The unfortunate truth is that while companies are investing more in cyber defenses and taking cybersecurity more seriously than ever, successful breaches and ransomware attacks are on the rise. While a successful breach is not inevitable, it is becoming more likely despite best efforts to prevent it from happening.
Just as it wasn't raining when Noah built the ark, companies must face the fact that they need to prepare - and educate the organization on - a well-thought-out response plan if a successful cyberattack does occur. Obviously, the worst time to plan your response to a cyberattack is when it happens.
With so many companies falling victim to cyberattacks, an entire cottage industry of Incident Response (IR) services has arisen. Thousands of IR engagements have helped surface best practices and preparedness guides to help those that have yet to fall victim to a cyberattack.
Recently, cybersecurity company Cynet provided an Incident Response plan Word template to help companies plan for this unfortunate occurrence.
Planning for the Worst
The old adage "hope for the best, plan for the worst" is not entirely accurate here. Most companies are actively working to protect themselves from cyberattacks and certainly not merely hoping for the best. Even so, planning for what to do post-breach is a very worthwhile endeavor so the company can immediately spring into action instead of waiting for the plan to come together. When a breach occurs, and attackers have access to the network, every second counts.
An IR Plan primarily documents clear roles and responsibilities for the response team and defines the high-level process the team will follow when responding to a cyber incident. The IR Plan Template created by Cynet recommends following the structured 6-step IR process defined by the SANS Institute in their Incident Handler's Handbook, which by the way, is another great IR resource.
The six steps outlined are:
- Preparation—review and codify an organizational security policy, perform a risk assessment, identify sensitive assets, define which are critical security incidents the team should focus on, and build a Computer Security Incident Response Team (CSIRT).
- Identification—monitor IT systems and detect deviations from normal operations and see if they represent actual security incidents. When an incident is discovered, collect additional evidence, establish its type and severity, and document everything.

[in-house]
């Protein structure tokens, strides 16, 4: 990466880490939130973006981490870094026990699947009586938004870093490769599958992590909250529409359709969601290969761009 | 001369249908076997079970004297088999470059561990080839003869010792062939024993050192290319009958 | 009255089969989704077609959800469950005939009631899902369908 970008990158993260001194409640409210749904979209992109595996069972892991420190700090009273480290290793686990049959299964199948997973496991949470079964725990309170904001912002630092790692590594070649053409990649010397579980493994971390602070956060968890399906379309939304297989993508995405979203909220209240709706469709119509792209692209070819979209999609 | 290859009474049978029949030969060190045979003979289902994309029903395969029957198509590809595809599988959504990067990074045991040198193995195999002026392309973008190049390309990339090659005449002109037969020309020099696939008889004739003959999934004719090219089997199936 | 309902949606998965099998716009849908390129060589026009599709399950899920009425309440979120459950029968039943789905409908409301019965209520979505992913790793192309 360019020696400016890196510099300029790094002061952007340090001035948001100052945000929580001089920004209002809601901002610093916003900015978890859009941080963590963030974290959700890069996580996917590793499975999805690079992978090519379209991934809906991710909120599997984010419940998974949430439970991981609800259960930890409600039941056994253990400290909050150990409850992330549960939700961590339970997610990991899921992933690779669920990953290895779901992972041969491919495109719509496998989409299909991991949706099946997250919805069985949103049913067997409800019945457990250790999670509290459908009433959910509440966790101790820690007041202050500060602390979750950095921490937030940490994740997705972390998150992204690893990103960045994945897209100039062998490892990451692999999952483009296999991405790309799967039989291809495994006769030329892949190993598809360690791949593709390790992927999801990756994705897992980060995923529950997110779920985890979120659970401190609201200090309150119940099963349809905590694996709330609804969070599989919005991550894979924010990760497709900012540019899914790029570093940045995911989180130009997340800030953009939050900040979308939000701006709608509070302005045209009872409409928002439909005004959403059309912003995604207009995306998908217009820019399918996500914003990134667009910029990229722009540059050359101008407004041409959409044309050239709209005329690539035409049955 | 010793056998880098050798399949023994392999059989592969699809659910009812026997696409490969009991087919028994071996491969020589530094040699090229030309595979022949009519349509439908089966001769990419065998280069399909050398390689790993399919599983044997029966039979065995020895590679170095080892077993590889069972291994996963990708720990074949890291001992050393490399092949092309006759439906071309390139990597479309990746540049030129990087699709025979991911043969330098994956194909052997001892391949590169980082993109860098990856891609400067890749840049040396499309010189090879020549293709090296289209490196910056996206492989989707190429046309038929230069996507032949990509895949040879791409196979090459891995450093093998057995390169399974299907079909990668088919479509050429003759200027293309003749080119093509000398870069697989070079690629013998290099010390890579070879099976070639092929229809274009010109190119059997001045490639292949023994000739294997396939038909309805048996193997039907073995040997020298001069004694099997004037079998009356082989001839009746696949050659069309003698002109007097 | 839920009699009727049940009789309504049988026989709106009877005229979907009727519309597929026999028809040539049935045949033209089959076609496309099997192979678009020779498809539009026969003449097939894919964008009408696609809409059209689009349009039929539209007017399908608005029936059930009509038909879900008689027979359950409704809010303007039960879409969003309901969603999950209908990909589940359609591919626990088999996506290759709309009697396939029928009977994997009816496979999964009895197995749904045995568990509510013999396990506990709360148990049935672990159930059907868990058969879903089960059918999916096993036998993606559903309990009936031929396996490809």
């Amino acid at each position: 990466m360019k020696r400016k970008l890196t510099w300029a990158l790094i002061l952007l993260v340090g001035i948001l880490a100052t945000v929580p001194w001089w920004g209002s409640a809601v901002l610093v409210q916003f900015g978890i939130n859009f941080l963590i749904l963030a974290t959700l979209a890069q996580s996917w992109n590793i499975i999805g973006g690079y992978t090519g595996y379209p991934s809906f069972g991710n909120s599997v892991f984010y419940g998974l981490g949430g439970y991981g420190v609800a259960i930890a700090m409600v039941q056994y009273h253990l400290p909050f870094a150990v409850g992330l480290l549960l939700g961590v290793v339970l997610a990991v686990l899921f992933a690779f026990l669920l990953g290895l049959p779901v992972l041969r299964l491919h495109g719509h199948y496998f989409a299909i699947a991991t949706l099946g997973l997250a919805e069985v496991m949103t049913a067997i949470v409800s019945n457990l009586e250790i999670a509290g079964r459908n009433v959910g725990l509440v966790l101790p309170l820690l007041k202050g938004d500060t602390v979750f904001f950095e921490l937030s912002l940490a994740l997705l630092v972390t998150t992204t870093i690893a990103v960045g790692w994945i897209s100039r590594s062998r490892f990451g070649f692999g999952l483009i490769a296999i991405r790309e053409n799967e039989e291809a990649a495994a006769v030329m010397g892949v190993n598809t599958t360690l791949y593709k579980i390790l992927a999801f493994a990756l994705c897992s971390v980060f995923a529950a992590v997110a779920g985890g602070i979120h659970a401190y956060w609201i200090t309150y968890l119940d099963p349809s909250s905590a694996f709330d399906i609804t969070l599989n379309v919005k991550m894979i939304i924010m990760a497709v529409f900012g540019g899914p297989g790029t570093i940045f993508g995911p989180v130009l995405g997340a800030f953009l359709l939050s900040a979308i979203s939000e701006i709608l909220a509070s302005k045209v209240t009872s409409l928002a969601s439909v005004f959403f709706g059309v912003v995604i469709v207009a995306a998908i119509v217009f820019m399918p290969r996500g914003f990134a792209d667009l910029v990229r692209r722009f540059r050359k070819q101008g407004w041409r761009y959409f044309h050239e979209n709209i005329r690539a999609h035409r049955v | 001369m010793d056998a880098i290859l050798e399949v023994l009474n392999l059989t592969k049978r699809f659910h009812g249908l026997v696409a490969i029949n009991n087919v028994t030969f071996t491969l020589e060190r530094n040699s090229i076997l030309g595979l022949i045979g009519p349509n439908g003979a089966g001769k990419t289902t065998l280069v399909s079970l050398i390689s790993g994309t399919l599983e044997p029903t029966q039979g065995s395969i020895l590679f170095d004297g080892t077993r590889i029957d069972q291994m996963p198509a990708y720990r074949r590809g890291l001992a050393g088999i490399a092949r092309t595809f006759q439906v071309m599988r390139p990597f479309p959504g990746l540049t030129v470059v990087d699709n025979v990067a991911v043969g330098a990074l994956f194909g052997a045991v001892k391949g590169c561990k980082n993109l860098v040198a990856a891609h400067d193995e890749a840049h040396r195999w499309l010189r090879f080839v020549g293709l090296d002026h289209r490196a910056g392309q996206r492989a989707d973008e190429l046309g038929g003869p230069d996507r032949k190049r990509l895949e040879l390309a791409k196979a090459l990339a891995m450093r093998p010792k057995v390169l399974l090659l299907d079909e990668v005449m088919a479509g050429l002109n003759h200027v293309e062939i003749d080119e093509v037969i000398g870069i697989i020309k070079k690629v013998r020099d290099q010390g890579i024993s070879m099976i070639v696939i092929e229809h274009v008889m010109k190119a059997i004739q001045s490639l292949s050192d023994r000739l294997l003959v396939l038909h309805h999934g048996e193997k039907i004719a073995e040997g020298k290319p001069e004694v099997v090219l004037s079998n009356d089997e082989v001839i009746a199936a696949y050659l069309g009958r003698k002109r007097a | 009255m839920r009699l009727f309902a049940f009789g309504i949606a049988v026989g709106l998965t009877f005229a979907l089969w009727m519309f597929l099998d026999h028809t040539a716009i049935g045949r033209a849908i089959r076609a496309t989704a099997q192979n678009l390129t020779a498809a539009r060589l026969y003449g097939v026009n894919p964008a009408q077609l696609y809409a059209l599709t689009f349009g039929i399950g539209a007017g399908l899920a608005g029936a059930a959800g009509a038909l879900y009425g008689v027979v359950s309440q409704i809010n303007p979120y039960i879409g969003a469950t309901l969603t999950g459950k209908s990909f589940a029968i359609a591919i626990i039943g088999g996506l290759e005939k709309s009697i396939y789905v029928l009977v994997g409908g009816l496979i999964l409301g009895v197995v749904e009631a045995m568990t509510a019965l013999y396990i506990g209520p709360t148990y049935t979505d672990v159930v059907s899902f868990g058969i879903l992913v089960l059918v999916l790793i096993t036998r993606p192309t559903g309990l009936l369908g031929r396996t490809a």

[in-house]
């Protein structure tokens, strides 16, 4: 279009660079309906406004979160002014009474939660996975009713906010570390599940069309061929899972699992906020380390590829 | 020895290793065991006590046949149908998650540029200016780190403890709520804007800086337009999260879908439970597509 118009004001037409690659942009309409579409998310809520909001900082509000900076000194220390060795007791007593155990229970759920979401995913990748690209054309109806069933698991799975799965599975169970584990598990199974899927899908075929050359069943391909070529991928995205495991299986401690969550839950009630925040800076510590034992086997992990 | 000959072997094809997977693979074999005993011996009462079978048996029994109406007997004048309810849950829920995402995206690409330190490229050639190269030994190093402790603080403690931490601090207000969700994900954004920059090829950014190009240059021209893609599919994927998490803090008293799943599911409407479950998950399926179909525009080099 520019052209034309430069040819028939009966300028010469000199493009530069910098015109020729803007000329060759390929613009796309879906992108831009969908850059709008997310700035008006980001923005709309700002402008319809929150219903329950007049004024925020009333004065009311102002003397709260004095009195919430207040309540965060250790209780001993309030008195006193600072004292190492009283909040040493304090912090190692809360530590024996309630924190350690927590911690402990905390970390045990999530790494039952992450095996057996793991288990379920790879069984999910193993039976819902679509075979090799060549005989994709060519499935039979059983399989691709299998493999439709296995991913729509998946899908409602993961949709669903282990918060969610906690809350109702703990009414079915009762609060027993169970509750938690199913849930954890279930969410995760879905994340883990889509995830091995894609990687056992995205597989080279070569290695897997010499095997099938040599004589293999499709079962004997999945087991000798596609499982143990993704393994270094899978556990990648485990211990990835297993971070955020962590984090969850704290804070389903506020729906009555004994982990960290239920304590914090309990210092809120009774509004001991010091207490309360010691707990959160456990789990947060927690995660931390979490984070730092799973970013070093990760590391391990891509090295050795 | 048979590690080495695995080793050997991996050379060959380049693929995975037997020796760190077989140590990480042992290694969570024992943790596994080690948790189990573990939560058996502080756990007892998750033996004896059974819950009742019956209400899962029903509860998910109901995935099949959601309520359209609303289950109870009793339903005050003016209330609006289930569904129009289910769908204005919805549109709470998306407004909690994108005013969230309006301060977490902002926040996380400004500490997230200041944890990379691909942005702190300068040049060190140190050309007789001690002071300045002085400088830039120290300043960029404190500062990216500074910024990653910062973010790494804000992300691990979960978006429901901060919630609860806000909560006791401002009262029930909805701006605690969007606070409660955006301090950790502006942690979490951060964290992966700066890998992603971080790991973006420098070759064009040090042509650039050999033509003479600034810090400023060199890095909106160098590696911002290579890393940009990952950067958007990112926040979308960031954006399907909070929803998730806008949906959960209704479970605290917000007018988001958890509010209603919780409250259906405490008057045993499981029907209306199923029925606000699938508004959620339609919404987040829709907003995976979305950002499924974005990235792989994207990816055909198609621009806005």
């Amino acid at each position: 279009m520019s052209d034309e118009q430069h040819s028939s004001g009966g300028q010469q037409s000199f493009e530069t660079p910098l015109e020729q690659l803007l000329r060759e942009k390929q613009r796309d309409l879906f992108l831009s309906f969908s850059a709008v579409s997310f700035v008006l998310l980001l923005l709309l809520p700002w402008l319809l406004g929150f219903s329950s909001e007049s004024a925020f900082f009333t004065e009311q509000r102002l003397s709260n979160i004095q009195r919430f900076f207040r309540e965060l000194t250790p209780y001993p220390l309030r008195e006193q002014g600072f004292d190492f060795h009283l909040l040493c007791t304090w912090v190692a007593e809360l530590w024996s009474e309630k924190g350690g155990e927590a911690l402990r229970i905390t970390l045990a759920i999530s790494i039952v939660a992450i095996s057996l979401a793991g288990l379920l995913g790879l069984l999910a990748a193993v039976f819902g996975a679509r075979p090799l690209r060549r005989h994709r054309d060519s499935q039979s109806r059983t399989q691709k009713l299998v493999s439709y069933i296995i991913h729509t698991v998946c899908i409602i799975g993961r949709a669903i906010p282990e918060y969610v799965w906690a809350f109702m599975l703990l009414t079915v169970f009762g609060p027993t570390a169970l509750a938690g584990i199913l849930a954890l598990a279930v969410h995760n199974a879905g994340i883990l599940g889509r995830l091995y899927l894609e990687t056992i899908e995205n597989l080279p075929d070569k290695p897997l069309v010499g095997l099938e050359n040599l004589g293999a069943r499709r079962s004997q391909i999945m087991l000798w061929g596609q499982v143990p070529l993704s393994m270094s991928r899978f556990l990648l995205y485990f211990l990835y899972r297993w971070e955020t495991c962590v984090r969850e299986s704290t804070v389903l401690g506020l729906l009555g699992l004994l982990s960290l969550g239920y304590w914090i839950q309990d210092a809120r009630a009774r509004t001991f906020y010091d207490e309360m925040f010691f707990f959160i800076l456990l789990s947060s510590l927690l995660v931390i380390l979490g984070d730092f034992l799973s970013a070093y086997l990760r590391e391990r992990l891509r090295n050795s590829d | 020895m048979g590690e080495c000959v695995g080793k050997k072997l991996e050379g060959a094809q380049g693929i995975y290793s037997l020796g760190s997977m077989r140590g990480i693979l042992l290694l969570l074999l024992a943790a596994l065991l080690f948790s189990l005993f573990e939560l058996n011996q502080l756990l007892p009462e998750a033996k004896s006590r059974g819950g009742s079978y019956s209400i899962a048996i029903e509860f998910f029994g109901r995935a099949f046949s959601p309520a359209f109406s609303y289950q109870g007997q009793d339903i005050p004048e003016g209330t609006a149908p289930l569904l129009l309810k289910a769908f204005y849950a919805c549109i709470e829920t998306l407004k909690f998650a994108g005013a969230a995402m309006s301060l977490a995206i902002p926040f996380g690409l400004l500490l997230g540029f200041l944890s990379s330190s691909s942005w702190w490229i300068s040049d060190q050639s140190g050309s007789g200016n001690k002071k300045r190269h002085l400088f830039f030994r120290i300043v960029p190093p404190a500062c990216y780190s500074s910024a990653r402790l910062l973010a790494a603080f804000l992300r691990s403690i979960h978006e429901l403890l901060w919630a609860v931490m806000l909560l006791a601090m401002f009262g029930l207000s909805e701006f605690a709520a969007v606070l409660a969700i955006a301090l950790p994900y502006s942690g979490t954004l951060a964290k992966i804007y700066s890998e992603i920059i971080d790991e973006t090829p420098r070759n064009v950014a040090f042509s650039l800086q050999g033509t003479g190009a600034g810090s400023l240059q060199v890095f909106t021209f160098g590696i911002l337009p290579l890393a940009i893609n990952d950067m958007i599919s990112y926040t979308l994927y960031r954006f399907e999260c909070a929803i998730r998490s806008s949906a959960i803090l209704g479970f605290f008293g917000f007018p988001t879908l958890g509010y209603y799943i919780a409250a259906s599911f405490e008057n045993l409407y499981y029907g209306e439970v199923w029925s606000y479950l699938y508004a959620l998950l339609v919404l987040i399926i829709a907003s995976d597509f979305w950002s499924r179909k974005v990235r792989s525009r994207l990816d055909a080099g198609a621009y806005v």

- Containment—perform short-term containment, for example, by isolating the network segment that is under attack. Then focus on long-term containment, which involves temporary fixes to allow systems to be used in production, while rebuilding clean systems.
- Eradication—remove malware from all affected systems, identify the root cause of the attack, and take action to prevent similar attacks in the future.
- Recovery—bring affected production systems back online carefully, to prevent additional attacks. Test, verify, and monitor affected systems to ensure they are back to normal activity.
- Lessons learned—no later than two weeks from the end of the incident, perform a retrospective of the incident. Prepare complete documentation of the incident, investigate the incident further, understand what was done to contain it and whether anything in the incident response process could be improved.
The IR Plan Template helps organizations codify the above into a workable plan that can be shared across the organization. Cynet's IR Plan Template provides a checklist for each of the IR steps, which of course, can and should be customized based on each company's particular circumstances.
Moreover, the Cynet IR Plan Template delves into IR team structure along with roles and responsibilities to prevent everyone from running around with their hair on fire during the frantic effort to recover from a cyber incident. With a lot of moving pieces and tasks to accomplish, it's critical that the staff prepare and know what will be expected of them.
You can download the Word template here